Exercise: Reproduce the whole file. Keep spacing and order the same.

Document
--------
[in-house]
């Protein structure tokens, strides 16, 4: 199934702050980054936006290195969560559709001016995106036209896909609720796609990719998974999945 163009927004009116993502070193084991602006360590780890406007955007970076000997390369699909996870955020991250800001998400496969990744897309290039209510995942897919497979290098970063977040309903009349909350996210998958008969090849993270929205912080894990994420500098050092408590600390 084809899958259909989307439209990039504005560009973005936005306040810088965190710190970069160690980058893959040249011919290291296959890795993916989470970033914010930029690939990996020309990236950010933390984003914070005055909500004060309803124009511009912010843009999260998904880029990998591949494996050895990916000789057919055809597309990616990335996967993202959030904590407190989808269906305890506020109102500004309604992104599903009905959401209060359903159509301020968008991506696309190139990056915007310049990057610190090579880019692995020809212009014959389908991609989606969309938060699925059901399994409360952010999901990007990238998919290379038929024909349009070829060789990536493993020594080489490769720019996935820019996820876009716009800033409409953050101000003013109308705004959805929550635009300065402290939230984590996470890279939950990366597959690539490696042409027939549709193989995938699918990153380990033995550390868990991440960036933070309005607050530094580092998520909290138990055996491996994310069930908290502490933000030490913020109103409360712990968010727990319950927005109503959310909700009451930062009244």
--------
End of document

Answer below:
[in-house]
């Protein structure tokens, strides 16, 4: 199934702050980054936006290195969560559709001016995106036209896909609720796609990719998974999945 163009927004009116993502070193084991602006360590780890406007955007970076000997390369699909996870955020991250800001998400496969990744897309290039209510995942897919497979290098970063977040309903009349909350996210998958008969090849993270929205912080894990994420500098050092408590600390 084809899958259909989307439209990039504005560009973005936005306040810088965190710190970069160690980058893959040249011919290291296959890795993916989470970033914010930029690939990996020309990236950010933390984003914070005055909500004060309803124009511009912010843009999260998904880029990998591949494996050895990916000789057919055809597309990616990335996967993202959030904590407190989808269906305890506020109102500004309604992104599903009905959401209060359903159509301020968008991506696309190139990056915007310049990057610190090579880019692995020809212009014959389908991609989606969309938060699925059901399994409360952010999901990007990238998919290379038929024909349009070829060789990536493993020594080489490769720019996935820019996820876009716009800033409409953050101000003013109308705004959805929550635009300065402290939230984590996470890279939950990366597959690539490696042409027939549709193989995938699918990153380990033995550390868990991440960036933070309005607050530094580092998520909290138990055996491996994310069930908290502490933000030490913020109103409360712990968010727990319950927005109503959310909700009451930062009244």